No hangover? Thank your DNA.
Research shows that roughly 23% of people never get hangovers. It could be in the genes: Australian scientists studied the booze habits of 4,000 twins and concluded the likelihood of hangovers may be genetically influenced.
But for everyone else: Let it go to your head.
You’re in bed and feeling jackhammers in your brain. Where to look for rescue?
“I’m a huge fan of anything that gets blood flow to the head,” says Greenfield. A simple headstand against a wall is ideal, but a basic yoga move like Downward Dog will also do the trick since it places your head below your heart, forcing blood flow down.
Next, Greenfield’s real secret weapon: contrast showers. “Five minutes in the shower: 20 seconds cold, 10 seconds hot, 10 times through,” he says. This also boosts blood flow and helps bring your corpse back to life.
“If you really want to treat yourself,” he adds, “head to the gym and hit the dry sauna for 15 to 20 minutes, then a cold shower for five minutes, for as many cycles as time permits.”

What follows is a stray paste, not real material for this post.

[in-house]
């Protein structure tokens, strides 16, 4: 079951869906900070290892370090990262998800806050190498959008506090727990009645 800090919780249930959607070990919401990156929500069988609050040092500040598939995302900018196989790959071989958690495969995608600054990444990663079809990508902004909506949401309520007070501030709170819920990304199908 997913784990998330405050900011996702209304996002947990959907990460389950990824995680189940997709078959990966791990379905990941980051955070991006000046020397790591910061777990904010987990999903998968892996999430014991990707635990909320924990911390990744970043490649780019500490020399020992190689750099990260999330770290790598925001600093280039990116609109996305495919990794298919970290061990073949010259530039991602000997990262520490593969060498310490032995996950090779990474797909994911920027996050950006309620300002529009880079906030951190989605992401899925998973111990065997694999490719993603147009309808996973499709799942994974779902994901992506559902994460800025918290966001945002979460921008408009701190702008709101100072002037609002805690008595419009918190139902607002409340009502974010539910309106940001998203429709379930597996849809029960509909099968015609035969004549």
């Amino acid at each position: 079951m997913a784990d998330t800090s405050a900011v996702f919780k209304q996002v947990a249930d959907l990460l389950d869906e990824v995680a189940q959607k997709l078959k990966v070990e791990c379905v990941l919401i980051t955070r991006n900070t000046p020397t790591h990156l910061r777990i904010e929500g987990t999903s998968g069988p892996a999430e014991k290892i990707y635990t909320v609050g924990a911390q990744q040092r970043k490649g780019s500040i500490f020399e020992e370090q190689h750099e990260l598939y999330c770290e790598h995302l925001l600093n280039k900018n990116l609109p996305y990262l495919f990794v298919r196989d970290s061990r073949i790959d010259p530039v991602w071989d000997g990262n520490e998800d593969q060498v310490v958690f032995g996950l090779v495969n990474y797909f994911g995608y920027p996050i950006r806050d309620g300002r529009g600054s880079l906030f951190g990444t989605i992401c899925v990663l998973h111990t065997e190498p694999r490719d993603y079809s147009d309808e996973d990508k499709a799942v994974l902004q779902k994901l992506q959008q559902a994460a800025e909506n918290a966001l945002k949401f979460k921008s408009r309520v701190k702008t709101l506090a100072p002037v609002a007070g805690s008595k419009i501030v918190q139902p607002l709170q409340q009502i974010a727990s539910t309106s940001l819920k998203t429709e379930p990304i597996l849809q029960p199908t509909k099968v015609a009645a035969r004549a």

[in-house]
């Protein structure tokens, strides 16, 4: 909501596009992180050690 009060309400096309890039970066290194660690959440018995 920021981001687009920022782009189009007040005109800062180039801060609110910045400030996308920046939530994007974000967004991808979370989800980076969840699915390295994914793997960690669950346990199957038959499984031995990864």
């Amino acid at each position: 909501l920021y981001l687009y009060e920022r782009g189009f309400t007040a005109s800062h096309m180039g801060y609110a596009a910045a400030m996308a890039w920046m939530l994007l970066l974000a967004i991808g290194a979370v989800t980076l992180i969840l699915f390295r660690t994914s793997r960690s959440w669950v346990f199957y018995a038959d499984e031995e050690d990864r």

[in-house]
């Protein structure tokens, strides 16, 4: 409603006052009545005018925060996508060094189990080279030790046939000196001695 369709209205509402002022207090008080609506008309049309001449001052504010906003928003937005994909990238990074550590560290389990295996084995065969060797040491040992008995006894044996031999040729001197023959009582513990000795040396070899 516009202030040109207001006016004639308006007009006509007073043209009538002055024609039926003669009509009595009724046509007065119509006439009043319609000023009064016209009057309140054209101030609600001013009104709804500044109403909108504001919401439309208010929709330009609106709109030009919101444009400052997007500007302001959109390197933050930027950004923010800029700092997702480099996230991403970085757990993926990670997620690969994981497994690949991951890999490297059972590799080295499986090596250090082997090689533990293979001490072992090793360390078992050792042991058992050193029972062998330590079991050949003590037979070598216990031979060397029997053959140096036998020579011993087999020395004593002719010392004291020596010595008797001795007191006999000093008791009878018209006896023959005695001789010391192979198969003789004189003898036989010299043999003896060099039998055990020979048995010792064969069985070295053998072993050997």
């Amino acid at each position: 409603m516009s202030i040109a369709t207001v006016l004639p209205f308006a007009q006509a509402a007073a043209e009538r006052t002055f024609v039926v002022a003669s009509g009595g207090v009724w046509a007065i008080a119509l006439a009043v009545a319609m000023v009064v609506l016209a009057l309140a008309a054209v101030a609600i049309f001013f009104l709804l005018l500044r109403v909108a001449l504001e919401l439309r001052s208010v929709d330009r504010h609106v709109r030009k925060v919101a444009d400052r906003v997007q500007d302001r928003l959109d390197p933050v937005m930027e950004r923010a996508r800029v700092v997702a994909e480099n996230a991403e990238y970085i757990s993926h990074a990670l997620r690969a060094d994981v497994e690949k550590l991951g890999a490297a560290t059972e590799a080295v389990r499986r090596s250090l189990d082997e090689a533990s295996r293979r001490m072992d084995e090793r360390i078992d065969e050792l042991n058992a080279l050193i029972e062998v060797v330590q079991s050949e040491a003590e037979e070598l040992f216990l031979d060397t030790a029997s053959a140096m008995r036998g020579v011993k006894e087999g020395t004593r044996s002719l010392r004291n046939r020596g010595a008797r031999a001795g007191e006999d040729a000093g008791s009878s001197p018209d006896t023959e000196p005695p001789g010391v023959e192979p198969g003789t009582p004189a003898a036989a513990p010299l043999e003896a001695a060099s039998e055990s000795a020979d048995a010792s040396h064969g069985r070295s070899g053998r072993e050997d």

Skip the “hair of the dog.”
A morning Bloody Mary may banish the pain—but only temporarily. Alcohol stimulates feel-good nerves in the brain, helping to mask hangover pain. But ultimately, drinking more will just delay the inevitable purging of toxins that your liver still has to do. Eventually you will have to pay the piper—with interest.
Question miracle elixirs.
Be skeptical of over-the-counter hangover remedies. Most are made with “natural substances” that, thanks to a legal loophole, aren’t FDA-regulated. “None of these commercial anti-hangover ‘cures’ have proven effective, says Hanson. “Worse, some may even be dangerous.”
But, that said...
Keep using your favorite trick.
Have a system that works? Keep using it. My sister takes gobs of vitamin B12 before drinking and swears by it.
So even if rigorous, peer-reviewed studies haven’t endorsed your hangover-killing meal of peanut butter and walnuts, that doesn’t mean it lacks value—though it may just be in your head.
“There’s not much evidence that supplements or vitamins are useful” in fighting hangovers, says Hanson, throwing cold water on my sister’s B12. “But many ‘superstitions’ act as placebos, which can be effective for those who believe them.” So please excuse me while I go prepare my fried canaries and sheep eyeballs.
And one last crazy trick: